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Canadian golfing legend Marlene Streit watches her drive during Pro-Am action in Niagara Falls, July 5, 2004. (Denis Cahill/The Canadian Press/Denis Cahill/The Canadian Press)
Canadian golfing legend Marlene Streit watches her drive during Pro-Am action in Niagara Falls, July 5, 2004. (Denis Cahill/The Canadian Press/Denis Cahill/The Canadian Press)

Rubenstein: Legends retain their quality Add to ...

WEST PALM BEACH, FLA.- When the opportunity to play golf with two legends arises, it’s mandatory to take it.

So it was that I teed it up last Tuesday at Emerald Dunes with Marlene Streit and JoAnne Carner, two members of the World Golf Hall of Fame. Streit is the only Canadian enshrined.

Streit, who turns 78 on Friday, won everything in amateur golf: 11 Canadian Women’s Amateur titles, the 1953 British Ladies Open Amateur (after which 15,000 people turned out in downtown Toronto to applaud her as she drove by in an open convertible), 1956 U.S. Women’s Amateur, 1963 Australian Ladies Amateur, and the 1985, 1994, and 2003 U.S. Senior Women’s Amateur. (Streit was 69 when she won in 2003, the oldest player to do so.)

Then, there’s Carner, who addressed a large and enthusiastic crowd about Streit when she was inducted into the World Golf Hall of Fame in 2004. Born JoAnne Gunderson, she won five U.S. Women’s Amateurs between 1957 and 1968, when she was known as The Great Gundy.

She turned pro at 30, and won 43 LPGA Tour events. Carner will be 73 on April 4. She plays a half-dozen or so tournaments on a senior circuit for women, where the purses are in the $200,000 to $300,000 range.

Streit and Carner have more in common than their many championships.

Above all, they retain their competitive spirits. That was apparent at Emerald Dunes, one of South Florida’s finest courses, and, perhaps, architect Tom Fazio’s best work. He recently directed an upgrading of the already-fine course.

Carner, Streit and I were seeing it for the first time. Ned Steiner, an accomplished senior amateur from West Caldwell, N.J., who was down to play this weekend’s Seminole Member-Guest event, joined the group. He’d played the course this winter.

“Keep your tee shot to the left side,” Steiner told Carner and Streit on the first hole. “There’s some trouble down the right.”

Streit glared at him before breaking into a smile.

“Don’t tell us the bad stuff, just the good stuff,” she said. Not that she had to worry, she knows where her ball is going.

She stood over the ball, waggled a couple of times, took a bead on her target and swung. Streit’s routine is unvarying. The ball zipped down the left side of the fairway, penetrating what felt like a gale that would continue for the entire round.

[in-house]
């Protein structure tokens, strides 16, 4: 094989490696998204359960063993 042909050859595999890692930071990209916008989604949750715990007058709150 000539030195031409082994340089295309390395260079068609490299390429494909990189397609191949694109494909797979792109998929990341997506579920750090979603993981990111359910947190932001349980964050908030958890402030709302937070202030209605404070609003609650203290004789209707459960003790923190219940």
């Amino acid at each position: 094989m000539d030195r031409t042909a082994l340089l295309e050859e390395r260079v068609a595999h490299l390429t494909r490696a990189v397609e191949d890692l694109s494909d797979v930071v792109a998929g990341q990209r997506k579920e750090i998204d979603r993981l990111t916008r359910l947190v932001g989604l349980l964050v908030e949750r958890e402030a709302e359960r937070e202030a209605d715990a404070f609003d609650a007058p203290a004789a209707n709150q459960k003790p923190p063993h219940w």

Carner, who had hit first, also found the fairway. Her backswing remains long and fluid. It’s what Al Barkow in the current issue of Golf World calls a “one-speed swing.” There’s no sensation of a hit. Back and through, à la Sam Snead. She and Snead were close friends. Carner took some lessons from him.

“The lesson was usually the same,” Carner said. “Sam would tell me to move the ball back about four inches in my stance, and move it in about five inches. Five inches is a lot.”

Carner recalled the first lesson: “He was hitting the driver straight as a string, but then the ball would fall to the right just at the end. Most golfers who fade the ball, it starts fading much earlier. His would fall only at the end. I asked him how he did that. He told me, ‘Just keep the face open a little longer at impact.’ Sam knew where the face was.”

Along we went, the impeccably-conditioned course all to ourselves.

Carner split the fairway on the second hole, as did Streit. Carner’s approach was a dart at the flag, while Streit came up just short of the green and then nearly holed her chip shot.

“You can’t hide talent,” Steiner said.

The talk soon turned to the two times Streit and Carner met each other in the final of the U.S. Amateur, 10 years apart. Each won once, Streit in 1956 and Carner in 1966, when their scheduled 36-hole final went 41 – the longest final in the event’s history.

At the ninth, Streit hit another crafty chip shot that nearly fell.

The group was put in mind of the way Rory McIlroy played last Sunday to win the Honda Classic, when his short game was so sharp.

“I loved the way he scrambled,” Streit said on the ninth green while Carner was giving Steiner a putting lesson. (He was suffering, and he knew he’d soon be putting Seminole’s extremely fast greens.)

Meanwhile, Streit was focused on the art of getting up and down, something she’s done well her entire career.

“When I played the Doherty [a popular women’s invitational in Ft. Lauderdale, Fla.]in the ’50s, I had a caddy who used to say, ‘That Miss Marlene sure can unscramble.’ ”

That’s one reason Streit can still score so well in her late 70s. She’s never been the longest player, but she’s been one of the most accurate.

But what’s this? Streit missed a five-foot par putt on the 11th. The ball horseshoed around the hole. “At least we know she’s human,” Carner said.

On we went. Of Tiger Woods, who shot 62 in the last round of the Honda Classic to tie for second, two shots behind McIlroy, Streit said: “He looked like he was swinging within himself. He wasn’t off-balance.”

The round was soon over. The wind was still howling. Carner had shot 75, and Streit 78, the age she was about to turn.

“What a treat,” Streit said on the last green. That was true, especially for Streit’s and Carner’s companions.

It was a treat, and a privilege, to play with two legends who have retained their form, and their feelings for the game. We went into the clubhouse, where Carner ordered a vodka on the rocks. Streit had a glass of wine.

Their stories continued.

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